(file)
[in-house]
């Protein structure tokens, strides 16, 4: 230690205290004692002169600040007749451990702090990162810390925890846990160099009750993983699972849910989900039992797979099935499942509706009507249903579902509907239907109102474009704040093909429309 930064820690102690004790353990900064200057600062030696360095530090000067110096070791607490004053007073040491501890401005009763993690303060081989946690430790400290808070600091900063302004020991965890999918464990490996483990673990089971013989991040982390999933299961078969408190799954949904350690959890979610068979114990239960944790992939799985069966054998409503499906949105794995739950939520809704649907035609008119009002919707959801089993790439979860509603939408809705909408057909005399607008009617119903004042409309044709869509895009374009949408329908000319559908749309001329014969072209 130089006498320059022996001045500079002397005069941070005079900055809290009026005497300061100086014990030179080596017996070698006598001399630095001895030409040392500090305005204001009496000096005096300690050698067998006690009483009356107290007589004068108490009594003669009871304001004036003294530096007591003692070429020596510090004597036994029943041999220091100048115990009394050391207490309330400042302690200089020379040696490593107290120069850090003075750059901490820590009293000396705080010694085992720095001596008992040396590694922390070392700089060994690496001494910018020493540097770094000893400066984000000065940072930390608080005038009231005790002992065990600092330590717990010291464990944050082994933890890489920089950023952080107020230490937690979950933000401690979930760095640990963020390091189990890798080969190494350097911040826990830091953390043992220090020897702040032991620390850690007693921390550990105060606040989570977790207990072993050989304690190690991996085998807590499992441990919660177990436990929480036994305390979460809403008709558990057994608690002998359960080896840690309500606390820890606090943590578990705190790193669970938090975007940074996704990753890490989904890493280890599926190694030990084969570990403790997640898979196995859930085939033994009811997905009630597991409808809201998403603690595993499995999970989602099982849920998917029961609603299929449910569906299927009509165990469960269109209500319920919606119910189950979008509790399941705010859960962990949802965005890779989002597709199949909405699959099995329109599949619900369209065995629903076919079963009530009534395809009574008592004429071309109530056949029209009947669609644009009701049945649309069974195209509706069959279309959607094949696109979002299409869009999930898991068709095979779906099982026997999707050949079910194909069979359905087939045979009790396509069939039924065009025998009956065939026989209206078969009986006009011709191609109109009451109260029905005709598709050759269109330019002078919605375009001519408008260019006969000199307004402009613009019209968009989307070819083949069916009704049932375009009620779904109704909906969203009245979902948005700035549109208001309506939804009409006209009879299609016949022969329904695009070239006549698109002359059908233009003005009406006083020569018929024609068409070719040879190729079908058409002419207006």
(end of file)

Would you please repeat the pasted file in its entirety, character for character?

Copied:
[in-house]
């Protein structure tokens, strides 16, 4: 230690205290004692002169600040007749451990702090990162810390925890846990160099009750993983699972849910989900039992797979099935499942509706009507249903579902509907239907109102474009704040093909429309 930064820690102690004790353990900064200057600062030696360095530090000067110096070791607490004053007073040491501890401005009763993690303060081989946690430790400290808070600091900063302004020991965890999918464990490996483990673990089971013989991040982390999933299961078969408190799954949904350690959890979610068979114990239960944790992939799985069966054998409503499906949105794995739950939520809704649907035609008119009002919707959801089993790439979860509603939408809705909408057909005399607008009617119903004042409309044709869509895009374009949408329908000319559908749309001329014969072209 130089006498320059022996001045500079002397005069941070005079900055809290009026005497300061100086014990030179080596017996070698006598001399630095001895030409040392500090305005204001009496000096005096300690050698067998006690009483009356107290007589004068108490009594003669009871304001004036003294530096007591003692070429020596510090004597036994029943041999220091100048115990009394050391207490309330400042302690200089020379040696490593107290120069850090003075750059901490820590009293000396705080010694085992720095001596008992040396590694922390070392700089060994690496001494910018020493540097770094000893400066984000000065940072930390608080005038009231005790002992065990600092330590717990010291464990944050082994933890890489920089950023952080107020230490937690979950933000401690979930760095640990963020390091189990890798080969190494350097911040826990830091953390043992220090020897702040032991620390850690007693921390550990105060606040989570977790207990072993050989304690190690991996085998807590499992441990919660177990436990929480036994305390979460809403008709558990057994608690002998359960080896840690309500606390820890606090943590578990705190790193669970938090975007940074996704990753890490989904890493280890599926190694030990084969570990403790997640898979196995859930085939033994009811997905009630597991409808809201998403603690595993499995999970989602099982849920998917029961609603299929449910569906299927009509165990469960269109209500319920919606119910189950979008509790399941705010859960962990949802965005890779989002597709199949909405699959099995329109599949619900369209065995629903076919079963009530009534395809009574008592004429071309109530056949029209009947669609644009009701049945649309069974195209509706069959279309959607094949696109979002299409869009999930898991068709095979779906099982026997999707050949079910194909069979359905087939045979009790396509069939039924065009025998009956065939026989209206078969009986006009011709191609109109009451109260029905005709598709050759269109330019002078919605375009001519408008260019006969000199307004402009613009019209968009989307070819083949069916009704049932375009009620779904109704909906969203009245979902948005700035549109208001309506939804009409006209009879299609016949022969329904695009070239006549698109002359059908233009003005009406006083020569018929024609068409070719040879190729079908058409002419207006």